As soon as you show old people, Gen-Yers tune out. As soon as you even utter the word "retirement," you've lost them, she says.
The trick is to just get them to save something, no matter how little. Because as it stands now, it doesn't appear they're doing that. Just 31 percent of eligible Gen-Yers participate in an employee-sponsored 401(k) plan, according to a 2006 Hewitt report entitled Three Generations Prepare for Retirement.
Hait at IAC/InterActiveCorp knows all about Gen-Yers and their inattentive ways. Last year, his company launched a new health Web site containing a whole host of information and tools, including the ability to enroll online. This year, the company wanted to increase the number of workers visiting and using the site.
To do that, it launched a campaign through various mediums -- mailings, posters and e-mails -- that used wild stock-art images. One showed a balding man looking at various toupees with a headline reading: "Decisions, decisions." Another showed two chubby men eyeing a single donut left on a tray with the accompanying headline reading, "Hard to resist."
Hait's philosophy for the campaign: "What I wanted to do was punch you in the face as you walked down the hallway and then tell you a joke." Workers had various reactions to the materials: "Funny," "clever," "stupid," "dumb" and "offensive" were all descriptions they used.
"Say what you will, it got the job done," Hait says. "They didn't ignore it." Indeed, 90 percent of all workers enrolled online, up from 70 percent the previous year. The only aspect of the campaign that didn't work was a DVD, which was mailed to homes. Despite the fact that it was a "damn good DVD," as Hait describes it, no one watched the 10-minute program. "It was asking too much."
IAC/InterActiveCorp's approach may be described as "infotainment," a combination of information and entertainment. By appealing to emotions and intellect, rather than just bombarding people with facts about a particular program or plan, this approach can be a very effective way to engage young workers, says John Finney, a senior communications consultant with Washington-based Watson Wyatt Worldwide.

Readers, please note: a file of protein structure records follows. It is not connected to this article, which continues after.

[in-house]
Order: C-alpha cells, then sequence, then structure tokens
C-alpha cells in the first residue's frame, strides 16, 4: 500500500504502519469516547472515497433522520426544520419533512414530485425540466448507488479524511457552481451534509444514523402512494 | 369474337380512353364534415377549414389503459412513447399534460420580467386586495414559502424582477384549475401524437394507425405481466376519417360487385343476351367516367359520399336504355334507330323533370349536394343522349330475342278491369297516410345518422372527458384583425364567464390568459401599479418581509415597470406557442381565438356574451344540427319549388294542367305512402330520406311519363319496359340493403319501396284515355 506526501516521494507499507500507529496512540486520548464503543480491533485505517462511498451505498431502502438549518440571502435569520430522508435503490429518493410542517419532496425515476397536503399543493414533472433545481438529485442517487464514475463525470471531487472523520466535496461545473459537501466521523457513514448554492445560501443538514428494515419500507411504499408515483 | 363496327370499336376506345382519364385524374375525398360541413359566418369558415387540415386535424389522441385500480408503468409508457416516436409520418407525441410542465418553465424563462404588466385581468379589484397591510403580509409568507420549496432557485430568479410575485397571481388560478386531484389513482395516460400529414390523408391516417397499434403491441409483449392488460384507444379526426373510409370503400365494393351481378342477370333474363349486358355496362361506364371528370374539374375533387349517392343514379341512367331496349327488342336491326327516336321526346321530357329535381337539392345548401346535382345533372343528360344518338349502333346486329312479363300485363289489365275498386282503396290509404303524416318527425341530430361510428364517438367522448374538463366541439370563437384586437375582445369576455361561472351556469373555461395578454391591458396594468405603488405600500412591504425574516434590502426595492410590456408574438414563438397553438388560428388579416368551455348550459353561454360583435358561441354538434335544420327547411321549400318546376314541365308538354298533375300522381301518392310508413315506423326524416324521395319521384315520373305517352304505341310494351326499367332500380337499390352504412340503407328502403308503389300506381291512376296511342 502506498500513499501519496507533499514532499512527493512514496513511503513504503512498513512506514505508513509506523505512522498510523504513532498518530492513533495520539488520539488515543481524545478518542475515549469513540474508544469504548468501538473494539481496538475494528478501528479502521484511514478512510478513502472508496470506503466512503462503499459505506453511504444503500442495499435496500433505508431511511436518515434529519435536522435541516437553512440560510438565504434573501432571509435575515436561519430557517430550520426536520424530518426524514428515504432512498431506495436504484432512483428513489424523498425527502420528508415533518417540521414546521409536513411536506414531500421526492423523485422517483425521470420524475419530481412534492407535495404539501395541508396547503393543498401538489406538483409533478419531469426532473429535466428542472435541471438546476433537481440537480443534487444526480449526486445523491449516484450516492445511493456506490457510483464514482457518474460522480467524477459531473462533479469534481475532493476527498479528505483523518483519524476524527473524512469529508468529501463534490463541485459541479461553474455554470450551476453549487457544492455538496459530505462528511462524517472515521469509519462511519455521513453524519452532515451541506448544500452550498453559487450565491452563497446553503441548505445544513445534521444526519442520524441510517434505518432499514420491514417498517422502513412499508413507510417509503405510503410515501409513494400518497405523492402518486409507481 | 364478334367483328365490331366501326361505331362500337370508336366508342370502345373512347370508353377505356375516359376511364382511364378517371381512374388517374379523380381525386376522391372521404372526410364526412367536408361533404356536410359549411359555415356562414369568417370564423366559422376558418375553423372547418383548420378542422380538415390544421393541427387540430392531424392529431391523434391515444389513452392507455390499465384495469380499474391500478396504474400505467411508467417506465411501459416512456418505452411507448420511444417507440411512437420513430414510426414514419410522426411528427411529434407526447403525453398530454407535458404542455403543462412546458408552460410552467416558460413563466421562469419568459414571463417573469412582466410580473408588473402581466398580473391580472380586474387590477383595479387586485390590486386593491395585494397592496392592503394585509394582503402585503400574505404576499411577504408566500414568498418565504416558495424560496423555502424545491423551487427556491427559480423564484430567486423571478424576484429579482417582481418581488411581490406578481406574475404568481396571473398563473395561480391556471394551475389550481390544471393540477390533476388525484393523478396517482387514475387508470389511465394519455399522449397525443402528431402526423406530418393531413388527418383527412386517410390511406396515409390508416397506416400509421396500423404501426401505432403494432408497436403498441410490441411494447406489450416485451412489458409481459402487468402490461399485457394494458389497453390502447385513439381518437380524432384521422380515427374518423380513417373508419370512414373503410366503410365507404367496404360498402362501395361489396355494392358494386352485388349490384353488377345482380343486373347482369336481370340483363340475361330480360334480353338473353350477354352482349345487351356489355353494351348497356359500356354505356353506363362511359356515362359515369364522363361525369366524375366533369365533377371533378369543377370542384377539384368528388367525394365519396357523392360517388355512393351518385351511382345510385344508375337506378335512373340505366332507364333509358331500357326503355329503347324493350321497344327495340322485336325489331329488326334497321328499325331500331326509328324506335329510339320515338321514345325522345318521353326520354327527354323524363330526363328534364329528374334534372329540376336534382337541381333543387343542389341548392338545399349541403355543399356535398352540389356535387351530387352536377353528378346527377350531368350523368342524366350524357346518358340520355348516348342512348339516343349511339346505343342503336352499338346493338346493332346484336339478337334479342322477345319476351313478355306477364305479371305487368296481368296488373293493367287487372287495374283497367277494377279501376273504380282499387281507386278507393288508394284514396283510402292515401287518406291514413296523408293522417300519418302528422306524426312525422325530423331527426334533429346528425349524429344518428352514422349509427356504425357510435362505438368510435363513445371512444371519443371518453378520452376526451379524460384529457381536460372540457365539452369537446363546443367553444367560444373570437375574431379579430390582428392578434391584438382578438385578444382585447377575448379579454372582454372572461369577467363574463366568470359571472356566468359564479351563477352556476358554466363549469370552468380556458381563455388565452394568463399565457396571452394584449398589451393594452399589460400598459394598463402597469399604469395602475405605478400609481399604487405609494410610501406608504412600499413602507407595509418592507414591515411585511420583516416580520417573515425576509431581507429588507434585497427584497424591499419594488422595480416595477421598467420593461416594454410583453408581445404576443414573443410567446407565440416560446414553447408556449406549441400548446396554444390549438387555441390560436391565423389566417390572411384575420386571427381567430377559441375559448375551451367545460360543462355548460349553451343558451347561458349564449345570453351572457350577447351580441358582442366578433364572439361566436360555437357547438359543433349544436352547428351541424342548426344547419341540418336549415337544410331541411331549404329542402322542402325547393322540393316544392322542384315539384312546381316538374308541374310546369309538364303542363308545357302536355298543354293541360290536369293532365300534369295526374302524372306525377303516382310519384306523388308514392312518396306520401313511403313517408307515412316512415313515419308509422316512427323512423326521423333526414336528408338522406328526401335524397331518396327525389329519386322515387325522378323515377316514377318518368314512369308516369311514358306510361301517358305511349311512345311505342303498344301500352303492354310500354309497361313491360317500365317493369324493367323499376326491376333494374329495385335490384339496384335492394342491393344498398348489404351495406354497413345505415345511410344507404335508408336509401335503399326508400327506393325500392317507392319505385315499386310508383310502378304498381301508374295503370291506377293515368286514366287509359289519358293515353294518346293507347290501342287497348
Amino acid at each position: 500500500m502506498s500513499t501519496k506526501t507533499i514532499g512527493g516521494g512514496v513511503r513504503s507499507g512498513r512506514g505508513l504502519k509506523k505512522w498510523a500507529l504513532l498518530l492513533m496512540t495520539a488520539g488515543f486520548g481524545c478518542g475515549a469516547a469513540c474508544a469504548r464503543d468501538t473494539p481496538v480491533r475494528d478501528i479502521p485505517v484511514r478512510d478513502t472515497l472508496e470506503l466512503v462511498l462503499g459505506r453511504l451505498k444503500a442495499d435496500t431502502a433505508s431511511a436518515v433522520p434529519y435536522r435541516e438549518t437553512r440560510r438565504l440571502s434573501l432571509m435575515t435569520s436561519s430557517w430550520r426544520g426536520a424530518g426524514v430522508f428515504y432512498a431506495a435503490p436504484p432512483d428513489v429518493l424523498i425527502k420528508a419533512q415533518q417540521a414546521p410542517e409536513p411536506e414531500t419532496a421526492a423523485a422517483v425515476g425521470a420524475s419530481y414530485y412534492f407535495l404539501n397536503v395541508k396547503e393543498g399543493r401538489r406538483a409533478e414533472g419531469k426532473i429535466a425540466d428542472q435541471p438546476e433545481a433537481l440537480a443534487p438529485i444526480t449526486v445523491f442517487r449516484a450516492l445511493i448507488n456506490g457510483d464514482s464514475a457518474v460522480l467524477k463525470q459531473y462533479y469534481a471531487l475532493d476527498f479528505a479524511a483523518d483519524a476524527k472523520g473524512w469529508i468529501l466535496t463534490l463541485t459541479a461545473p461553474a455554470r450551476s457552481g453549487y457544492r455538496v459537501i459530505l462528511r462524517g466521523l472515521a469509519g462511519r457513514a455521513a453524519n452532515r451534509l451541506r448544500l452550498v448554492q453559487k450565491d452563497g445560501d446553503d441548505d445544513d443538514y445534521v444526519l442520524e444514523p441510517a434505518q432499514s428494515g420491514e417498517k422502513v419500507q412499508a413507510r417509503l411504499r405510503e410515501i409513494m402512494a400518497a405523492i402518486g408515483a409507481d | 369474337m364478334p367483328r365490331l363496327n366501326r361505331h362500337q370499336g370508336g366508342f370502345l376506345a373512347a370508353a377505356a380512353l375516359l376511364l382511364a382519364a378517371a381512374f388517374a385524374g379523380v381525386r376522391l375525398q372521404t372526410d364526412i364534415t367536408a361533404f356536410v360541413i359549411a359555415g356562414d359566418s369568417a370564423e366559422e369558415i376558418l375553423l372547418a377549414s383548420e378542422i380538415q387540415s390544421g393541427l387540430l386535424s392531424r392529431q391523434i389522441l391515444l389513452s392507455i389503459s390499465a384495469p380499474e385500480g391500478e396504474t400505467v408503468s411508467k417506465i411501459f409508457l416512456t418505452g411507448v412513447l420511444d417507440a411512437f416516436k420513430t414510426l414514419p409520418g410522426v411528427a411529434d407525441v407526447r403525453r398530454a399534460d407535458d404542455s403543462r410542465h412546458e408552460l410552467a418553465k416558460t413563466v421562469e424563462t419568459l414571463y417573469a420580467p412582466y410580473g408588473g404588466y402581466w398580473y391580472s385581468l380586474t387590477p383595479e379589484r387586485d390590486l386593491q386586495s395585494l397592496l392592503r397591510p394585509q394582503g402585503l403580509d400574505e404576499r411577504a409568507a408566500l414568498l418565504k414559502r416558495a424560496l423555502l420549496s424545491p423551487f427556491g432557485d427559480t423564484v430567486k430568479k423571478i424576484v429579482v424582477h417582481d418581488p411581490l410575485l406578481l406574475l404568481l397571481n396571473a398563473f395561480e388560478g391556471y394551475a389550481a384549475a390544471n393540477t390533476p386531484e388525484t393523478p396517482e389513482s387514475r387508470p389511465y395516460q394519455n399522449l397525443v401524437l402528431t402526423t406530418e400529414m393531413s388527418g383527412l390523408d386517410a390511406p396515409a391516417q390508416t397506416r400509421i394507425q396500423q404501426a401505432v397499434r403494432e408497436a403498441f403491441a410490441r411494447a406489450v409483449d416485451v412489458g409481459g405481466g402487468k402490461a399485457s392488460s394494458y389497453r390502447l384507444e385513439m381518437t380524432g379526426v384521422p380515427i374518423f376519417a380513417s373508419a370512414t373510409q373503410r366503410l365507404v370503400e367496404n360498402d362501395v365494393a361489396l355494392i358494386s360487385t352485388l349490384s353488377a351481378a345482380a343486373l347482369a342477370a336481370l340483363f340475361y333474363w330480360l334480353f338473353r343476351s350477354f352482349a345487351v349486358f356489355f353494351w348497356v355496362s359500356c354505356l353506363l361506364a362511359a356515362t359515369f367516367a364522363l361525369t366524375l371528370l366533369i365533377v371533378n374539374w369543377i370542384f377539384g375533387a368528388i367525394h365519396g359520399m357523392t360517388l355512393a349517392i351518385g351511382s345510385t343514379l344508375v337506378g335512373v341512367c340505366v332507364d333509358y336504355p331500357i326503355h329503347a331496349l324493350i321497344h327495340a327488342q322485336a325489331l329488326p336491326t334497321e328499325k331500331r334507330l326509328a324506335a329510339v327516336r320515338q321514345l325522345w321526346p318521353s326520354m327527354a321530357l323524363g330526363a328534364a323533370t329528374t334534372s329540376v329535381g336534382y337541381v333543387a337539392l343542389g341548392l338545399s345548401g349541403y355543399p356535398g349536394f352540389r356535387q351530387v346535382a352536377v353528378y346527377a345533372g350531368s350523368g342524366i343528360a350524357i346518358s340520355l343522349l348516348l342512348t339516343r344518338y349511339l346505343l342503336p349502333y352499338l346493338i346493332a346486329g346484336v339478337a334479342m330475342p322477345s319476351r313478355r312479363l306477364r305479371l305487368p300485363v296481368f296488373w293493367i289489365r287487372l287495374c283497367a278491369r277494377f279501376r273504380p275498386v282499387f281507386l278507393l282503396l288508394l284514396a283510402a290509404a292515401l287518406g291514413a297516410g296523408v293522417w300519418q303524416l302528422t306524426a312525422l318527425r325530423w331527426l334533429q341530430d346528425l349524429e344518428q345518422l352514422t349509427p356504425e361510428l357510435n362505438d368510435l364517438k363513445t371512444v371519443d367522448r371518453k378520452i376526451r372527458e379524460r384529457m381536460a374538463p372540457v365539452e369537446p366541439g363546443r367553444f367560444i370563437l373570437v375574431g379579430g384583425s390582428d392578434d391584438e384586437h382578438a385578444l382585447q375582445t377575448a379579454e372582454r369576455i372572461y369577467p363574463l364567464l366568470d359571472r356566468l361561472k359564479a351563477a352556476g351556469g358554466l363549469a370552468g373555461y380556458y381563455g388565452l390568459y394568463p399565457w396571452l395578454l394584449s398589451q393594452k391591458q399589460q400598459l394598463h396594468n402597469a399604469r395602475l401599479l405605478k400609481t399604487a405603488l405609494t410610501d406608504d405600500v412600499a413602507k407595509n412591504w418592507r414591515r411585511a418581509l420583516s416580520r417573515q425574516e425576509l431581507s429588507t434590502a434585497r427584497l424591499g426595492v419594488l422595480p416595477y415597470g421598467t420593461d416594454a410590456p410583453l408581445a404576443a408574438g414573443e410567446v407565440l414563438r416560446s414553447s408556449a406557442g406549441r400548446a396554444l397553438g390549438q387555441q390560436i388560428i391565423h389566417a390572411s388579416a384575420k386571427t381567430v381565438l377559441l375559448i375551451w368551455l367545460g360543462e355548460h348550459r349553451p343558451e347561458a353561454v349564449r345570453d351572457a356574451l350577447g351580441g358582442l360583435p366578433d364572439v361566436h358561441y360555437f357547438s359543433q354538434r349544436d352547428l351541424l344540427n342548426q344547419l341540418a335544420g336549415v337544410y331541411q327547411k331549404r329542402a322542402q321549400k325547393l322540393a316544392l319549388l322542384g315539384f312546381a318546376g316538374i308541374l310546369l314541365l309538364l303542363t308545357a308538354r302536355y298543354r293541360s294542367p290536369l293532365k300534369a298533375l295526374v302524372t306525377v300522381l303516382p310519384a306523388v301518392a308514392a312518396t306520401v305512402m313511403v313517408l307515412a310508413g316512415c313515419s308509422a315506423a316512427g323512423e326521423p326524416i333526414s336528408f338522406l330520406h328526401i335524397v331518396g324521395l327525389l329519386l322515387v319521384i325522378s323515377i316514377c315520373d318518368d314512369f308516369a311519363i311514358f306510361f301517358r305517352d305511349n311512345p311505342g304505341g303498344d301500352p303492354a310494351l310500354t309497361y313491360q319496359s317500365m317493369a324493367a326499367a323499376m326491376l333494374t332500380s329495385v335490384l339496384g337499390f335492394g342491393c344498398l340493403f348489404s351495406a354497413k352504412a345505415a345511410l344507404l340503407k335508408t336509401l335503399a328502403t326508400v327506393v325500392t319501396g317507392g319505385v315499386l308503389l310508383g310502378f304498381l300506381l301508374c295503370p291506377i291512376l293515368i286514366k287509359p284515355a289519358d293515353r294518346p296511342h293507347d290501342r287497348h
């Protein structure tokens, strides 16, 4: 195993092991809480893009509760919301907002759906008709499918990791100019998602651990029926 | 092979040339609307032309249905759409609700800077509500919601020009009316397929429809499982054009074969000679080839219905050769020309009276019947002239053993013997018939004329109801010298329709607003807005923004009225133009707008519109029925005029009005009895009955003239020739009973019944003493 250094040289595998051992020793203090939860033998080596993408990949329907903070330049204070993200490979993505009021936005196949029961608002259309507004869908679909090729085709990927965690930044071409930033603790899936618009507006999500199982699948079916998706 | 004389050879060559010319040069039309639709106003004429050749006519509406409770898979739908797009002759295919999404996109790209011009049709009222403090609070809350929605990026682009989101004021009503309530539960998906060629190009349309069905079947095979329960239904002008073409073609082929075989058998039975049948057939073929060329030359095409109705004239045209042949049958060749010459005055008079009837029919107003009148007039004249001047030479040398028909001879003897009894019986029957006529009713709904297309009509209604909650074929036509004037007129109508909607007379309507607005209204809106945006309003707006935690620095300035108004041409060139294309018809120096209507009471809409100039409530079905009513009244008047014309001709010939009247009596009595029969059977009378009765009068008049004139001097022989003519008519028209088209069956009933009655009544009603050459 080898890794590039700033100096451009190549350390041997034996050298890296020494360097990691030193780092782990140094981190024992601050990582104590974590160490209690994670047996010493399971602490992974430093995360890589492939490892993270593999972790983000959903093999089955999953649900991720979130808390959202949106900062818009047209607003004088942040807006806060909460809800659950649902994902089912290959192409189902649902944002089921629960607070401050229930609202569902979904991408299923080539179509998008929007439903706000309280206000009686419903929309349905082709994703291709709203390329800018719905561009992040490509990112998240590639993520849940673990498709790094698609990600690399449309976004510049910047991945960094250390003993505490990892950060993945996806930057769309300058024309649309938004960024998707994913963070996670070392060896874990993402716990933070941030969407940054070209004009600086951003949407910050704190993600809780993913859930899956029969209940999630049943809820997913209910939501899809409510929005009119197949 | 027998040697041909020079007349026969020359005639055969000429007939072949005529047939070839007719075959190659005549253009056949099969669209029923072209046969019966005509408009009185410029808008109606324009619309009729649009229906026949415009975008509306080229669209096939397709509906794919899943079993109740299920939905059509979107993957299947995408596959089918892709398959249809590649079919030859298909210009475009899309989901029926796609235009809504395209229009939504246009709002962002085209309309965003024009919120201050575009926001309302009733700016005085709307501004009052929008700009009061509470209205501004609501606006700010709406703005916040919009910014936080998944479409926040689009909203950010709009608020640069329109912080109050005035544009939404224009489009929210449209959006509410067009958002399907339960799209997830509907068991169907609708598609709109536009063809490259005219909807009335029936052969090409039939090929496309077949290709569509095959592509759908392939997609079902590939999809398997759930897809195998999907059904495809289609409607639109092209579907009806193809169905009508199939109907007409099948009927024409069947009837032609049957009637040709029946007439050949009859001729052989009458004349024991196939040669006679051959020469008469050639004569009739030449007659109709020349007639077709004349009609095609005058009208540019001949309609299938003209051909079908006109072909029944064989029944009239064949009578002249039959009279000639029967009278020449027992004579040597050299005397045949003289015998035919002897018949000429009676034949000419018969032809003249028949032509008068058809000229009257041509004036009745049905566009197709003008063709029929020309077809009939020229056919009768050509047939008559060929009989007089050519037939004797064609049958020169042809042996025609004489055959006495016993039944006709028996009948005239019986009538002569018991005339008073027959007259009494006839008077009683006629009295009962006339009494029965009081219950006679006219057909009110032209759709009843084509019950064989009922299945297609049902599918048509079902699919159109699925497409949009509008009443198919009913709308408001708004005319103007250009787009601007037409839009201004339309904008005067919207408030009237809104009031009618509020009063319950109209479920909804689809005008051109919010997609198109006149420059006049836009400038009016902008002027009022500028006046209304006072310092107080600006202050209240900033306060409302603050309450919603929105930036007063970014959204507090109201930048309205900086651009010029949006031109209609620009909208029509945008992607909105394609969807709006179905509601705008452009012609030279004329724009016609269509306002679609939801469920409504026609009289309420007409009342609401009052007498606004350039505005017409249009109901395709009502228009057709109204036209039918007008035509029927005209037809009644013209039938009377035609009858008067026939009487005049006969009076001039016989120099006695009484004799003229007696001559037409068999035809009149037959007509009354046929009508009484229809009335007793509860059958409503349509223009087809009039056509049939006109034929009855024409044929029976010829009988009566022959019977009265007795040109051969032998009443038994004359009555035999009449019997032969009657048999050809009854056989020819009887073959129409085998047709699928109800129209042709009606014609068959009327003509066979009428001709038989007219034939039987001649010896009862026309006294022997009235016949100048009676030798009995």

For all the emphasis on young workers, though, companies can't forget their other demographics. Gen-Xers, for example, may be more inclined to save than their younger counterparts, but responsibilities such as buying a house and providing for a family may get in the way of that. The Hewitt report states that 37 percent of Gen-Xers aren't saving in their 401(k) plans.
Then there are the baby boomers, who have their own unique concerns. Not only may they be worried about staying healthy, but they're also looking at how much or how little they've accumulated in savings.
To better understand and target the needs of each demographic, think research. "We recommend it," says Paul Sanchez, global director of employee research at Mercer Human Resource Consulting, based in New York. "That investment in research pays off." And once your communications campaign is over, do research again to see what worked and what didn't. "It's critical you continue to listen."
Wyeth, for one, conducts various surveys and focus groups to check the pulse of its workers. "We approach our work in benefits communications in the same way that marketing professionals do, leveraging information and research to reach our targeted audiences," says Karen L. Ling, vice president of employee benefits and human resource policies at Wyeth, a pharmaceutical and health-care-products company based in Madison, N.J.
What you find in research may surprise you. You may think your company has a great Web site outlining benefits, but conduct a focus group, and you might discover employees want more than a flashy site. "It only goes so far," Sanchez says.
Sure enough, the Internet is a great tool. Consider online modeling programs, which allow workers to plug in the annual amounts they're saving to determine how much they will have for retirement. These tools can make retirement much more concrete to a younger audience, Finney says.